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Windsor Yearbook of Access to Justice forthcoming


Ontario’s Class Proceedings Act is 30 years old. In the past three decades, it has inspired similar legislation across Canada and around the world, and its capacity for bringing about social change has been widely acknowledged. But, like all things that mature, some cracks are beginning to show. The certification test under section 5 of the CPA has been made more restrictive by recent legislative amendments. In addition, class action practitioners are starting to recognize that the CPA can be a blunt instrument and that some mass claims are better litigated outside of that context. While smaller claims may find safety in numbers in a class action, larger claims that require more individualized treatment may get lost in the crowd. Outside of the CPA, however, there is minimal guidance in this area, and this can lead to uncertainty and delay.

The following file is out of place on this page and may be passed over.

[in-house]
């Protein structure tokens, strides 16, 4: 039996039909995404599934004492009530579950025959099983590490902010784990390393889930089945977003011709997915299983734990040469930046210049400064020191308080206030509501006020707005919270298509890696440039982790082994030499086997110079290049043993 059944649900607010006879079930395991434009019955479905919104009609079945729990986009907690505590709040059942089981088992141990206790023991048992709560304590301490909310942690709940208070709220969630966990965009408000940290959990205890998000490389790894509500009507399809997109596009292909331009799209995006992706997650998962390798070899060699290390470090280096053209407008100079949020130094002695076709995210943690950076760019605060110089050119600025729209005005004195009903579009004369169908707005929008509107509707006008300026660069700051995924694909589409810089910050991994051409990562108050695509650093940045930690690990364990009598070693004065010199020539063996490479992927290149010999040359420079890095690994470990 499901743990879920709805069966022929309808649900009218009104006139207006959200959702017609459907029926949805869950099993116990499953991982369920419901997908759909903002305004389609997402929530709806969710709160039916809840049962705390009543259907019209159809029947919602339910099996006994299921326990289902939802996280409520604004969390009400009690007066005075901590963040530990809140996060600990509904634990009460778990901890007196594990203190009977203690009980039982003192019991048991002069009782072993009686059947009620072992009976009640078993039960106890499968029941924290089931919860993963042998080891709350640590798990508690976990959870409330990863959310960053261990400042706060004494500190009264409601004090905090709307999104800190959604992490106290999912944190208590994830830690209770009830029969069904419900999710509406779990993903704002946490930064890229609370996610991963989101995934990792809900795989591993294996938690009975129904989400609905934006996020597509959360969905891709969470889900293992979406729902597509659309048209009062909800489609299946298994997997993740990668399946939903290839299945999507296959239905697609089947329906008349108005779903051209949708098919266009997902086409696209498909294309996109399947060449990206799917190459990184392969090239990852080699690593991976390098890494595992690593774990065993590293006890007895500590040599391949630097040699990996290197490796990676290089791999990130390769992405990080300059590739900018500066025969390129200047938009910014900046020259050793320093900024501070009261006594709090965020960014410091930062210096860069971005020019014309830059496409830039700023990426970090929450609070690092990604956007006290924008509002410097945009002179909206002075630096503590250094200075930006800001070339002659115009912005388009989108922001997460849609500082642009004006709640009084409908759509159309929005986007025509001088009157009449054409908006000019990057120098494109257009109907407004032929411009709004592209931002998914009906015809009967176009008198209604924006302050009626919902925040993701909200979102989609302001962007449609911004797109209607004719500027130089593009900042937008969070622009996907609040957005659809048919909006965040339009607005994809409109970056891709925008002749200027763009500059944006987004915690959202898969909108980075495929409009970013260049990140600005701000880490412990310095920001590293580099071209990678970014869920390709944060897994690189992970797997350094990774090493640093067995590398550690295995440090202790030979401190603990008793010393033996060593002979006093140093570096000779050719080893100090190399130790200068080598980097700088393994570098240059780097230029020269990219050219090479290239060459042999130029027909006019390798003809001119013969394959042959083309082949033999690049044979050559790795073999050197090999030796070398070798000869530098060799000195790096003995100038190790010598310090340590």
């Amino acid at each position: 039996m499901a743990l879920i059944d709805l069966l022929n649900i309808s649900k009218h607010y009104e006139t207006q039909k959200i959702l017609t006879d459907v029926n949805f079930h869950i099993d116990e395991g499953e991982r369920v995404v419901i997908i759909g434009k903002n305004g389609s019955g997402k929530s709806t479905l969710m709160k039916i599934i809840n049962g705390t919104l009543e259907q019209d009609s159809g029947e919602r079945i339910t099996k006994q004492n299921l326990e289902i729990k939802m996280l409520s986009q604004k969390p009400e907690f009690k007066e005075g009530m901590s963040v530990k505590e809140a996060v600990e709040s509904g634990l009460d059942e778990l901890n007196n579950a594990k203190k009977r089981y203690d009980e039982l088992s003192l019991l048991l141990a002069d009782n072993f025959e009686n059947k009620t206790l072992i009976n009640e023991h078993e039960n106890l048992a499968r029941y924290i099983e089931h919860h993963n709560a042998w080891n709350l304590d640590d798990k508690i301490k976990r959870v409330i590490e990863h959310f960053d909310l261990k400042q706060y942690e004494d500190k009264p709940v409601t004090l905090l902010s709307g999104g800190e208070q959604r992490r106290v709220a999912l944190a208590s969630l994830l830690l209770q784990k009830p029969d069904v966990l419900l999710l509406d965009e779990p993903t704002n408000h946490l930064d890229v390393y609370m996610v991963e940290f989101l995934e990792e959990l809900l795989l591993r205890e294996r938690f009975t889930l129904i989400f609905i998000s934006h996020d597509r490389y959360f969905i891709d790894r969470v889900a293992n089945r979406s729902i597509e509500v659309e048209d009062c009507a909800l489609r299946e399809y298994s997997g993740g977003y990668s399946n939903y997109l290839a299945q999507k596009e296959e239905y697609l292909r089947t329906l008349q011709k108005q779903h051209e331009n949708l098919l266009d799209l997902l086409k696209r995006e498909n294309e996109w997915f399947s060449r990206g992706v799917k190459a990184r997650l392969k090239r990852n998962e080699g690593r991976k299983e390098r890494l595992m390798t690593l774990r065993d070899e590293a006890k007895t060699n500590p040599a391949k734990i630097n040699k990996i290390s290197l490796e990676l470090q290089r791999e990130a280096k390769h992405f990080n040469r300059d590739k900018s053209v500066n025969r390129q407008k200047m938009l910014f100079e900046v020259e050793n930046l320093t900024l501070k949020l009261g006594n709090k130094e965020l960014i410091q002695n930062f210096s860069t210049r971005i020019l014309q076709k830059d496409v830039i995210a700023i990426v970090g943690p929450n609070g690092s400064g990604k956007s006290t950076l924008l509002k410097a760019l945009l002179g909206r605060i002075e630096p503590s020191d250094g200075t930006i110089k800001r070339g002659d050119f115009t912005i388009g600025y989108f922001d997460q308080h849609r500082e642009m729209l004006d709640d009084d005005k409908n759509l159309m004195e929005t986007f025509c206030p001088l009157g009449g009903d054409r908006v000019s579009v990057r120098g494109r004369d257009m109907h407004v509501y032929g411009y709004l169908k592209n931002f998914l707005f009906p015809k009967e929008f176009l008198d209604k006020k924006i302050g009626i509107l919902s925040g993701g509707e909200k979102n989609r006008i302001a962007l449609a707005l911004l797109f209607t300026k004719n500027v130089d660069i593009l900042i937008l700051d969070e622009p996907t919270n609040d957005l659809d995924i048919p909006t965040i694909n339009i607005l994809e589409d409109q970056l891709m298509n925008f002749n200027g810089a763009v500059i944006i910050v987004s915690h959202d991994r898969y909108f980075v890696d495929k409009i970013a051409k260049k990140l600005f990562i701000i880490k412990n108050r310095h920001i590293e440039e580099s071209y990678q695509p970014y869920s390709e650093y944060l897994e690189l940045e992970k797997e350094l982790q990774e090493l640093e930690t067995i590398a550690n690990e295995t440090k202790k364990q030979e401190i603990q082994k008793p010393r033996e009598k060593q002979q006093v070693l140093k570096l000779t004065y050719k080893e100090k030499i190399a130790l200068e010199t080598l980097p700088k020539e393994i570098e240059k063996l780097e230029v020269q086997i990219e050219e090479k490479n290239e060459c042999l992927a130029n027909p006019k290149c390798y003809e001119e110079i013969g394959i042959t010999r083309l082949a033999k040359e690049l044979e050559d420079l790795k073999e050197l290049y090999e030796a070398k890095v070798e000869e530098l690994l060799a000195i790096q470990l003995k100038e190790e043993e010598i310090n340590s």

This article proposes a set of informal guidelines for the litigation of mass claims in Ontario, informed by multidistrict litigation in the US and group litigation in England & Wales, as well as the theory and history of mass claims typology. This guidance will reduce uncertainty and delay by facilitating agreement between parties on procedural steps, and provide much-needed direction for a growing phenomenon.